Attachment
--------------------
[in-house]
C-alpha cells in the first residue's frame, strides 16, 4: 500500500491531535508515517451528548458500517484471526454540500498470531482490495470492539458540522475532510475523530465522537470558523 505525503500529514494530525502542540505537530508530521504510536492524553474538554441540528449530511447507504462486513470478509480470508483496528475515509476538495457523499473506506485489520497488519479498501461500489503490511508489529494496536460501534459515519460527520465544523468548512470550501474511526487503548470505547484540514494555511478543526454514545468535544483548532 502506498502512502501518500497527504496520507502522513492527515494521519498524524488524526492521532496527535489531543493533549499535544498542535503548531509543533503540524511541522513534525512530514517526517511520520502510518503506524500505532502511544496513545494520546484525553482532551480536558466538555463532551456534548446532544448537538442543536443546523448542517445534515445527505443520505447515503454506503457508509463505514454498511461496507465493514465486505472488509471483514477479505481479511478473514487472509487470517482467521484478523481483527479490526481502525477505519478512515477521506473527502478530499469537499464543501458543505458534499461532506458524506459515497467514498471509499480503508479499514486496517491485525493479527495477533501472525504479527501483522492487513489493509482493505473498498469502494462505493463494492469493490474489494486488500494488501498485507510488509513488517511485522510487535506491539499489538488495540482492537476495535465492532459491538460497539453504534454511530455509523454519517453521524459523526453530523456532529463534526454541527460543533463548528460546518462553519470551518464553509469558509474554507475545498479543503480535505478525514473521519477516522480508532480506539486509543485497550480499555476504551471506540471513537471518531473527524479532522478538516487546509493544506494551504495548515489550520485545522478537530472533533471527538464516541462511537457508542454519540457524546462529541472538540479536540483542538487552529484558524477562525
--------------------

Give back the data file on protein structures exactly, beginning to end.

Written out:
[in-house]
C-alpha cells in the first residue's frame, strides 16, 4: 500500500491531535508515517451528548458500517484471526454540500498470531482490495470492539458540522475532510475523530465522537470558523 505525503500529514494530525502542540505537530508530521504510536492524553474538554441540528449530511447507504462486513470478509480470508483496528475515509476538495457523499473506506485489520497488519479498501461500489503490511508489529494496536460501534459515519460527520465544523468548512470550501474511526487503548470505547484540514494555511478543526454514545468535544483548532 502506498502512502501518500497527504496520507502522513492527515494521519498524524488524526492521532496527535489531543493533549499535544498542535503548531509543533503540524511541522513534525512530514517526517511520520502510518503506524500505532502511544496513545494520546484525553482532551480536558466538555463532551456534548446532544448537538442543536443546523448542517445534515445527505443520505447515503454506503457508509463505514454498511461496507465493514465486505472488509471483514477479505481479511478473514487472509487470517482467521484478523481483527479490526481502525477505519478512515477521506473527502478530499469537499464543501458543505458534499461532506458524506459515497467514498471509499480503508479499514486496517491485525493479527495477533501472525504479527501483522492487513489493509482493505473498498469502494462505493463494492469493490474489494486488500494488501498485507510488509513488517511485522510487535506491539499489538488495540482492537476495535465492532459491538460497539453504534454511530455509523454519517453521524459523526453530523456532529463534526454541527460543533463548528460546518462553519470551518464553509469558509474554507475545498479543503480535505478525514473521519477516522480508532480506539486509543485497550480499555476504551471506540471513537471518531473527524479532522478538516487546509493544506494551504495548515489550520485545522478537530472533533471527538464516541462511537457508542454519540457524546462529541472538540479536540483542538487552529484558524477562525